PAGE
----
Although uComp’s work is generic, the team’s main focus is on climate change because of the complex data sets and often conflicting interpretations. It is now collaborating with a range of international bodies including the European Environment Agency, and the NASA Earth Observatory.

The uComp project is being funded by the Austrian Science Fund and is supported by the UK’s University of Sheffield, France’s Laboratoire d'Informatique pour la Mécanique et les Sciences de l'Ingénieur and the Vienna University of Economics and Business and Modul University Vienna.

Over the next two-and-a-half years, the uComp team plans to focus on human analysis and validating data gathered with the new eWRT tool. Professor Scharl also claimed the work is entering “unknown digital territory” by integrating the ‘games with a purpose’ approach into its framework to identify complex knowledge patterns.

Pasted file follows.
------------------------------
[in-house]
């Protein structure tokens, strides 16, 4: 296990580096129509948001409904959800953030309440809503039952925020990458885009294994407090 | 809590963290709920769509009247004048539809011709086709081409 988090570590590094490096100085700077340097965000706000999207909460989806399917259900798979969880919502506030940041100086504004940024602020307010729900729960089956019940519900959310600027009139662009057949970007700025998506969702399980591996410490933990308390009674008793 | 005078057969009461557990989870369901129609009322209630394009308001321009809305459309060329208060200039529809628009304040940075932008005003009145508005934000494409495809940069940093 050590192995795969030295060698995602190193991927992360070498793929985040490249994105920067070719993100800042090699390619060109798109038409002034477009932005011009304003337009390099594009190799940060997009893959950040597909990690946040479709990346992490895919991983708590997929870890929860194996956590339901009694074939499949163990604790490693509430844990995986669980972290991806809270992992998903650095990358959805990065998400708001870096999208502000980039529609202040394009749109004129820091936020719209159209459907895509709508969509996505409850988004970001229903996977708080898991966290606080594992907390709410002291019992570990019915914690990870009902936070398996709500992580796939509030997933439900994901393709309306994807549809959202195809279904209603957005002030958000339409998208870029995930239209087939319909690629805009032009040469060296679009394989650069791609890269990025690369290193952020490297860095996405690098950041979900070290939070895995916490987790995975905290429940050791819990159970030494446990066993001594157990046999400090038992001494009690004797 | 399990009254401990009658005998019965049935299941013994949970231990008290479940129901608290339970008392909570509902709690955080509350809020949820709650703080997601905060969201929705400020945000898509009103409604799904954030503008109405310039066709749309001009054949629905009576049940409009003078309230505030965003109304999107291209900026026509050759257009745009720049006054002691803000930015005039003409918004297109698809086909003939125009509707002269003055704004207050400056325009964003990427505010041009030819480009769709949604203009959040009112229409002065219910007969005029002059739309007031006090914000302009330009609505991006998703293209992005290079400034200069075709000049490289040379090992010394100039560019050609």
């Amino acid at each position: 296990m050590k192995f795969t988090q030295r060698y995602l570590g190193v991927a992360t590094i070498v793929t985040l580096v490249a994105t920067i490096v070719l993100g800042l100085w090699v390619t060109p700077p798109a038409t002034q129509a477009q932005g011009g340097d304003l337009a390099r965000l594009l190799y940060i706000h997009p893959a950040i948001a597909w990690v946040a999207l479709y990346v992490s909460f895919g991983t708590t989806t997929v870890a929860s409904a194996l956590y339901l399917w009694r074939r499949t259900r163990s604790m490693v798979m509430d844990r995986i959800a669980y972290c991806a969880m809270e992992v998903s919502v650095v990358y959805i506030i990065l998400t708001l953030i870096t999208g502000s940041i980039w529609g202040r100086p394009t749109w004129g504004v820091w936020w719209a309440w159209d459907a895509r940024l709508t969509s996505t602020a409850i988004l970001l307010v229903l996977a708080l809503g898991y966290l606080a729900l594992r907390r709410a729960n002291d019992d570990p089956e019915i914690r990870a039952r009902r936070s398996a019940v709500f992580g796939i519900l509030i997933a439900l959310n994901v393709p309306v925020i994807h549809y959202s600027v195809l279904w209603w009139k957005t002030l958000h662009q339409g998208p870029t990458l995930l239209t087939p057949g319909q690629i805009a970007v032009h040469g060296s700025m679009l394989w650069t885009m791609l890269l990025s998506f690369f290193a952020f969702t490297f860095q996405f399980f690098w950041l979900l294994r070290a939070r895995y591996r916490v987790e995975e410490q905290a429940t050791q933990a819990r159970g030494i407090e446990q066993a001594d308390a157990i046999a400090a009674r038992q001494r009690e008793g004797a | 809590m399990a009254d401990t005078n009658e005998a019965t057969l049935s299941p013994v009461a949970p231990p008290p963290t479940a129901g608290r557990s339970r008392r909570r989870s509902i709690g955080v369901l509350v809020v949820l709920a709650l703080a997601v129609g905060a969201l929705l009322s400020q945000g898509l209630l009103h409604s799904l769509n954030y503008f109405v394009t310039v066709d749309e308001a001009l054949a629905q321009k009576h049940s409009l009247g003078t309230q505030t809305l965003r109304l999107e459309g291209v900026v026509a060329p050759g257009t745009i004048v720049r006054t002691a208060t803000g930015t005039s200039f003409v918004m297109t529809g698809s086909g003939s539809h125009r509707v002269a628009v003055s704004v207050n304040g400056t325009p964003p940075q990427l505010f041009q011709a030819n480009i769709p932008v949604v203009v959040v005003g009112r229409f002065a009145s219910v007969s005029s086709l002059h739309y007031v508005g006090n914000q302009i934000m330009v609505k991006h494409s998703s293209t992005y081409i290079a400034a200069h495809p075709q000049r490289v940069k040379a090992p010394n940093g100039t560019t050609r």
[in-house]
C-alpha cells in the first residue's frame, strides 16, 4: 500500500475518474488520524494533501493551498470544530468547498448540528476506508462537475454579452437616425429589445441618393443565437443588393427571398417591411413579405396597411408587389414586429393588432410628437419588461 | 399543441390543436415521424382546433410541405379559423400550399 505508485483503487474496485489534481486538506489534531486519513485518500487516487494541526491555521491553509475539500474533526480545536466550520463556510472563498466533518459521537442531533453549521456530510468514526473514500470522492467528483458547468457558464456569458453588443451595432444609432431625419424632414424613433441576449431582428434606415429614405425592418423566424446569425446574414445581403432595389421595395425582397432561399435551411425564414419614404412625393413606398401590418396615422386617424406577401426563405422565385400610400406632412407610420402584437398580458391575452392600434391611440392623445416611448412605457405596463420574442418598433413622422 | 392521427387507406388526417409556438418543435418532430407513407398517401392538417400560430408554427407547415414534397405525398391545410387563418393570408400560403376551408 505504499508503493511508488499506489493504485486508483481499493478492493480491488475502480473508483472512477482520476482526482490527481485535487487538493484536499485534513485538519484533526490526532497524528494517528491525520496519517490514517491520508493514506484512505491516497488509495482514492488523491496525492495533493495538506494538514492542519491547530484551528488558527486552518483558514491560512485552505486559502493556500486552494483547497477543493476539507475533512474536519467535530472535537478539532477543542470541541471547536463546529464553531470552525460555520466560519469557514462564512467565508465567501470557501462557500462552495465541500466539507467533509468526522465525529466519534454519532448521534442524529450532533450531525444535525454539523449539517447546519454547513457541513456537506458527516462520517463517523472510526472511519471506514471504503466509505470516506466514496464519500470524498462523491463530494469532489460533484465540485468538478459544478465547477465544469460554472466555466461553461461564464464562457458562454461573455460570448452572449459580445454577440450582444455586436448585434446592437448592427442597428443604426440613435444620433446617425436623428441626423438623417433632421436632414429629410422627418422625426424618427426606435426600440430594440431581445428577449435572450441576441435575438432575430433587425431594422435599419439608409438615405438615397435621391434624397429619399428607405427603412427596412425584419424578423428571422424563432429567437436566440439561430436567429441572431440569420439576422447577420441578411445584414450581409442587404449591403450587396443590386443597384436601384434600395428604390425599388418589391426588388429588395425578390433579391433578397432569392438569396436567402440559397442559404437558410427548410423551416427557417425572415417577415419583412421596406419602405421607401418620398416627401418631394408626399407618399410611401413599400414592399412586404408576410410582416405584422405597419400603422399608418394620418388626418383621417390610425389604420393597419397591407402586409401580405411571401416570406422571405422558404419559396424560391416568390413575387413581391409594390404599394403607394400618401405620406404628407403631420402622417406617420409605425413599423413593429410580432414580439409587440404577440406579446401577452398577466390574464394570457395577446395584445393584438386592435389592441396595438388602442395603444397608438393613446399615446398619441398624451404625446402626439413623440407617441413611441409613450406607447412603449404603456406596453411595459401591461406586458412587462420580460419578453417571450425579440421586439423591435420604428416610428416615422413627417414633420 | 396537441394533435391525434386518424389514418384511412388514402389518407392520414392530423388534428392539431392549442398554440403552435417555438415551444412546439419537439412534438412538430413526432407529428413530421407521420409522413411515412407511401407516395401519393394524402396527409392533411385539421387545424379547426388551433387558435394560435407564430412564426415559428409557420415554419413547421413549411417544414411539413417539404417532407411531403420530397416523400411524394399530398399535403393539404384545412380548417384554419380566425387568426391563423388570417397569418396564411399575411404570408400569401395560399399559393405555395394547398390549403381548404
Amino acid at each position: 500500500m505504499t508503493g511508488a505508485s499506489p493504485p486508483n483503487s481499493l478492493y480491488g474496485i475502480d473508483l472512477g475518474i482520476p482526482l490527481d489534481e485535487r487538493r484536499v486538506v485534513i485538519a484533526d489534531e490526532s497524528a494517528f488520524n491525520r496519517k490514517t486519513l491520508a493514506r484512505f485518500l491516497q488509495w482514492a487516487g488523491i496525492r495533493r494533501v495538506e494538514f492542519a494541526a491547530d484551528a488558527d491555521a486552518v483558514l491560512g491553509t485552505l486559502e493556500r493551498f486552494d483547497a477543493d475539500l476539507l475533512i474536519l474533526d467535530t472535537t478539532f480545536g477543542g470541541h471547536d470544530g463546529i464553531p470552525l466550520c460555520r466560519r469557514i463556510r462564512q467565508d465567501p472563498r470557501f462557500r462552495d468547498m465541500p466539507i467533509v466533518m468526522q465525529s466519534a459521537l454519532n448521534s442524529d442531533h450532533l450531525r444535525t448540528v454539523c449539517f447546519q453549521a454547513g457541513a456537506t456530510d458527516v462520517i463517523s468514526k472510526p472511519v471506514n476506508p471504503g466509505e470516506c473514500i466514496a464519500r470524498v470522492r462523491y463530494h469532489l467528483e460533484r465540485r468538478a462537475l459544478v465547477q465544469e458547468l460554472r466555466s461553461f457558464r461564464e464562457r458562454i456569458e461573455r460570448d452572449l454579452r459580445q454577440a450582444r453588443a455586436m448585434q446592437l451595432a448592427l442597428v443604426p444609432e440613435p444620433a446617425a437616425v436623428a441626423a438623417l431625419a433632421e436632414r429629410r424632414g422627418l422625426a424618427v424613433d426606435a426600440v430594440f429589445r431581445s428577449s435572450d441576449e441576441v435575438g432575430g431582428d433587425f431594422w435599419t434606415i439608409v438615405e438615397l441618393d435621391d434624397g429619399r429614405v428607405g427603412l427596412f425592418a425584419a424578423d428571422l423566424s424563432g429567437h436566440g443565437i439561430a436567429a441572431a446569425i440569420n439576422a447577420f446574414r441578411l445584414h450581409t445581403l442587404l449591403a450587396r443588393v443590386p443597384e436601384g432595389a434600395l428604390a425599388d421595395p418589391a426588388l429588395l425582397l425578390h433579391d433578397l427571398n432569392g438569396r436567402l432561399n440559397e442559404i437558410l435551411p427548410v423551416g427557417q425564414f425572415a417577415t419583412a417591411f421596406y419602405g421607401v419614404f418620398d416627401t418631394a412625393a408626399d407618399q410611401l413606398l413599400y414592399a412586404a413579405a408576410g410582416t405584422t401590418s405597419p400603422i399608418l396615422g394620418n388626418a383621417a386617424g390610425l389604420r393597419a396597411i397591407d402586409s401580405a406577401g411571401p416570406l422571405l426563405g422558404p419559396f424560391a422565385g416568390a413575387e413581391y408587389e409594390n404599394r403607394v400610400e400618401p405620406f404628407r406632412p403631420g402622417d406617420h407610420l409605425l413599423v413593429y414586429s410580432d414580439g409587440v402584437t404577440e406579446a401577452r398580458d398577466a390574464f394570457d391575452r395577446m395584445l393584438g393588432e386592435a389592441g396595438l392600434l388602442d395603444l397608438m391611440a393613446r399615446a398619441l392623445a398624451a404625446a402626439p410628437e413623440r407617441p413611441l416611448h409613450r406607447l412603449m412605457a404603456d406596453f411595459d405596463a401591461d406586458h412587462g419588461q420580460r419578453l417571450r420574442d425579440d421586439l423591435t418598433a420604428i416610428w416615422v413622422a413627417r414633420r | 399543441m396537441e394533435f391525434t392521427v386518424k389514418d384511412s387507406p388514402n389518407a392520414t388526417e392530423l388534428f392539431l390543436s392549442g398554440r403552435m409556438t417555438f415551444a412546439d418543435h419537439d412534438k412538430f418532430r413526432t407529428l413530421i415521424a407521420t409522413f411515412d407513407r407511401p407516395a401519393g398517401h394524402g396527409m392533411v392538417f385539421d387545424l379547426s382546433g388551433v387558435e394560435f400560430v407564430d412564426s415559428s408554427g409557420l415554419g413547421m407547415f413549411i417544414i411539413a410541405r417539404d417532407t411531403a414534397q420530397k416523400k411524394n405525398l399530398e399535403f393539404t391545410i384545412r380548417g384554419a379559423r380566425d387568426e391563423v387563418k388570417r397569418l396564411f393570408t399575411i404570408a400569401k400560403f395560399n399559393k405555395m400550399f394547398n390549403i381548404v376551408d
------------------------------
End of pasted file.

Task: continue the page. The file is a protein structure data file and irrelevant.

The ‘games with a purpose’ approach has already been used in EHC research and includes using online games for classifying documents or for evaluating automatic translations.

"We are currently investigating ways of engaging people and providing incentives for participants to share their knowledge,” professor Scharl said. “At the same time we need to evaluate the reliability of their contributions, prevent manipulation and assess the quality of results.

“The uComp project will advance the state of the art by offering all these capabilities in an integrated, reusable framework."

Follow CMO on Twitter: @CMOAustralia, take part in the CMO Australia conversation on LinkedIn: CMO Australia, or join us on Facebook: https://www.facebook.com/CMOAustralia

More social media innovation